Erica J--60 years young.
Erica J, the historic International 8 Metre Class yacht built of Huon pine, has recently celebrated her 60th birthday with many Sydney sailing identities sharing stories of the boats exploits under the control of Dave Lawson, Warren Evans and Boy Messenger.
Built in 1949 in Hobart by Max Creese at his Battery Point yard to a design by B Aas of Norway, Erica J made her racing debut on the River Derwent in the Royal Yacht Club of Tasmania's Opening Day Regatta on 8 October that same year and over the next few seasons there was often spectacular racing in this class of big boats, particularly between the new 'eights' Sandra, Erica J and Norske.
Erica J's heyday was in the 1950s when she represented the Royal Yacht Club of Tasmania in six challenge matches for the Sayonara Cup under the ownership of Ted Domeney, winning the prestigious event in 1953.
Originally called the Interstate Yacht Race Cup, the Sayonara Cup was donated by the Royal Sydney Yacht Squadron and the Royal Prince Alfred Yacht Club. The contest arose when the Royal Yacht Club of Victoria challenged the two Sydney clubs to race their best representative against Alfred Gollin's Sayonara, Victoria's champion boat, off Sydney Heads in 1904.
Sayonara defeated the Sydney yacht Bona but Gollin then presented the Cup as a perpetual challenge between the Sydney clubs and the Royal Yacht Club of Victoria. In 1950 the Deed of Gift was amended to allow the Royal Yacht Club of Tasmania as challenger, but the boat had to be sailed from Hobart up the Tasmanian East Coast and across Bass Strait to Melbourne.
Eventually, Erica Jwas chosen to race against the Victorian boat Frances, which won the three race series in January 1951 quite comfortably, although she had to give time to the Tasmanian challenger.
The RYCT issued a second challenge in 1952 against Frances and the two boats met again for the Sayonara Cup on Port Philip in 1953, with the famous Tasmanian skipper Neall Batt on the helm in place of owner Ted Domeney, whose wife had become ill.
Batt steered Erica Jto victory in the first two races by comfortable margins and won the third and deciding race with much improved windward performance. The Sayonara Cup was at last on her way to Tasmania.
Erica J set out to defend her win the following year but after a close fought series lost to Frances in 1954. In 1955, the Royal Yacht Club of Victoria received challenges from New South Wales and Tasmania.
Once again Tasmania's challenger was Erica J, helmed by Neall Batt, while the Royal Sydney Yacht Squadron selected Saskia, owned and skippered by W H (later Sir William) Northam.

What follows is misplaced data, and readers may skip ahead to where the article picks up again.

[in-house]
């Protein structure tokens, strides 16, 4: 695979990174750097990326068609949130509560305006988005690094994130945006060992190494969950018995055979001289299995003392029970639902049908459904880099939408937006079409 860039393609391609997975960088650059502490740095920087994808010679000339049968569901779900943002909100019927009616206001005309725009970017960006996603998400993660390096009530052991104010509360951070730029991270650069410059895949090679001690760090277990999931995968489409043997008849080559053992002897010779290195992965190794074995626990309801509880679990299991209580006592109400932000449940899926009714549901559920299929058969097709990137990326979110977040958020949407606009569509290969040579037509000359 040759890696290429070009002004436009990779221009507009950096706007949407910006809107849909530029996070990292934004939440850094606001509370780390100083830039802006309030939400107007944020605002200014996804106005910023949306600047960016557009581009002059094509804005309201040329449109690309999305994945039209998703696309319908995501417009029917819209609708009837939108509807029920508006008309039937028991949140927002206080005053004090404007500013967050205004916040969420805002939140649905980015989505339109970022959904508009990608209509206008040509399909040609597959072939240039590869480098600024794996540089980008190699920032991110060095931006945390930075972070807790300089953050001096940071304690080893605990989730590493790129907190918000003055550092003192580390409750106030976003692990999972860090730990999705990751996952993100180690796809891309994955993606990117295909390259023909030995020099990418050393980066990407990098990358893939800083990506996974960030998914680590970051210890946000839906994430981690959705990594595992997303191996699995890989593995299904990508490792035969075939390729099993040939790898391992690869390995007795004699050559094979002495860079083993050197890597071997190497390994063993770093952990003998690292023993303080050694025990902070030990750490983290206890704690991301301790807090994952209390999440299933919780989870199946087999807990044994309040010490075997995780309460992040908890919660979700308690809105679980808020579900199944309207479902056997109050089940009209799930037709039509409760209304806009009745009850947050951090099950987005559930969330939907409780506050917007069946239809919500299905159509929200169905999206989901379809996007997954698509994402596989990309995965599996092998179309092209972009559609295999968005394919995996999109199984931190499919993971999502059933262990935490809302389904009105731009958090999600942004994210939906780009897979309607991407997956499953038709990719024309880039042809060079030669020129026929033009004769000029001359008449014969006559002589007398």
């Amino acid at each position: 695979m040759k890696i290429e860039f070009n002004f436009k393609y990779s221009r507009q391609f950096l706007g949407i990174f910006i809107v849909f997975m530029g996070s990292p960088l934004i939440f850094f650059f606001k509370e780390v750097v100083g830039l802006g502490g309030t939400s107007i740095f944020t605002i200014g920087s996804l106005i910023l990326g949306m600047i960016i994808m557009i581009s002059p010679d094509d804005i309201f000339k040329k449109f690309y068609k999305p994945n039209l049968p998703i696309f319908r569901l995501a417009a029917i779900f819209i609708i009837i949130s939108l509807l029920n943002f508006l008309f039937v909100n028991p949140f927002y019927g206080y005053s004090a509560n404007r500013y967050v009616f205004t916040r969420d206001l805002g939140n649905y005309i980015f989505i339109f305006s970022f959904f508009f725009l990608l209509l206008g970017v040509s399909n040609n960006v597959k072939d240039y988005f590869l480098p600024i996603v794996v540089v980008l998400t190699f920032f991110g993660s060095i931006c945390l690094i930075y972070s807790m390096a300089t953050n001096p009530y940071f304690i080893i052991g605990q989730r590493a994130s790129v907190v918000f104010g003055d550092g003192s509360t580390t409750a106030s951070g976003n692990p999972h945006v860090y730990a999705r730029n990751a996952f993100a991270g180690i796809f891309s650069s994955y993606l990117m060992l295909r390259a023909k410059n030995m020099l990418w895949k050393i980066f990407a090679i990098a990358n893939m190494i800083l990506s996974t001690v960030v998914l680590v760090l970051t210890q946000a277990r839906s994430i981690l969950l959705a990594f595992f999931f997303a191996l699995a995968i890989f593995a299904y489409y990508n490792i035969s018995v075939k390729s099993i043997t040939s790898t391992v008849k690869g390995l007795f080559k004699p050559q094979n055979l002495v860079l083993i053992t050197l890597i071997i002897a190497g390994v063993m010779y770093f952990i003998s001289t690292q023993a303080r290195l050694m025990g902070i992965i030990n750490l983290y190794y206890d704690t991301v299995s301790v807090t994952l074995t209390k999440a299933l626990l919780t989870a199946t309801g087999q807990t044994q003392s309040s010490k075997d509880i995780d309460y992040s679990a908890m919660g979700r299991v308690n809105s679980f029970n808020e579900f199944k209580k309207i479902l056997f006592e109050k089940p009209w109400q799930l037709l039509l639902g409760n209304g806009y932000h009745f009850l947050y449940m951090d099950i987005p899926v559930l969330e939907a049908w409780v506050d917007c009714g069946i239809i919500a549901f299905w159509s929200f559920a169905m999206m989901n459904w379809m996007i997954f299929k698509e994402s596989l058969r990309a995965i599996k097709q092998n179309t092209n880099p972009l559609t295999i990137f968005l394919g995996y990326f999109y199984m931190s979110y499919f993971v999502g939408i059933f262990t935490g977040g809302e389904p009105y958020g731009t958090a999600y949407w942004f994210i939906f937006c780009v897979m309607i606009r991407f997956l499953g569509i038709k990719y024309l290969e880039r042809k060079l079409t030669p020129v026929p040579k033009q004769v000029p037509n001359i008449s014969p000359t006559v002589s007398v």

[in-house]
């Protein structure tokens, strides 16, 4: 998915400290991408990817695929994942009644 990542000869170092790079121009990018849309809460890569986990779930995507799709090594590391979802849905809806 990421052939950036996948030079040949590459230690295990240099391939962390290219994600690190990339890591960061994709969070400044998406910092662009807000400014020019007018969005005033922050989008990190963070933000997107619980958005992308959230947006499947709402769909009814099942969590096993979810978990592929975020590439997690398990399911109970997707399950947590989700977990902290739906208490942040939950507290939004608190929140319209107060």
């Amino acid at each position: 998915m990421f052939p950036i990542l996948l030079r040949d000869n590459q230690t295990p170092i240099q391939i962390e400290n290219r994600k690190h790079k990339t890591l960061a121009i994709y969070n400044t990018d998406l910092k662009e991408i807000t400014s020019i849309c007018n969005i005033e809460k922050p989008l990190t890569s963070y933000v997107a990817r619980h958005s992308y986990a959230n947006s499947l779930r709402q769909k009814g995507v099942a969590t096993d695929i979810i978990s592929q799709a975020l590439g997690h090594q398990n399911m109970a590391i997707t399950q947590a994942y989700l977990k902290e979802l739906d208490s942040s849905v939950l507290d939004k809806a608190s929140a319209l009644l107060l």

Sailed in January 1955, the series saw the newly imported Saskia score four wins and a third in the three-boat series, Erica J had four second places and Frances one win and three thirds. The Sayonara Cup went to Sydney for the first time since 1931.
In Sydney in 1956, Erica J campaigned valiantly against Saskia and Frances, with Saskia retaining the Sayonara Cup.
This was the end of another era in the history of the Sayonara Cup and indeed, that of Erica Jas she was then sold to Victoria in 1962. Erica Jmade her first appearance at the CYCA in 1971 when she was taken over by Warren EvansShe has been a well known and actively raced vessel throughout the majority of her life and has been sailed by many a celebrated helmsmen including "Boy" Messenger in CYCA Club events. Many yachtsmen and women have learnt to sail or experienced racing on Sydney Harbour aboard Erica J over the years.
On the passing of Warren Evans a perpetual trophy was commissioned by his friends. This is a framed painting and half model of the boat and they today hold pride of place on the wall of the Morna Room of the clubhouse.
Erica J returned to Hobart in the 1980's for a period, being raced with the Huon Yacht Club south of Hobart and then returned to Sydney in 1993. Current owner Les Goodridge found her in Pittwater in 1995 and she returned to racing at the CYCA soon after.
Recent refits and regular repairs have her in good condition and continuing to race with both CYCA and classic yacht events on the harbour. With care she should continue to stand the test of time, outliving many, including those privileged owners who are more rightly described as caretakers of the boat for future sailing generations.
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|Date:||Aug 1, 2009|
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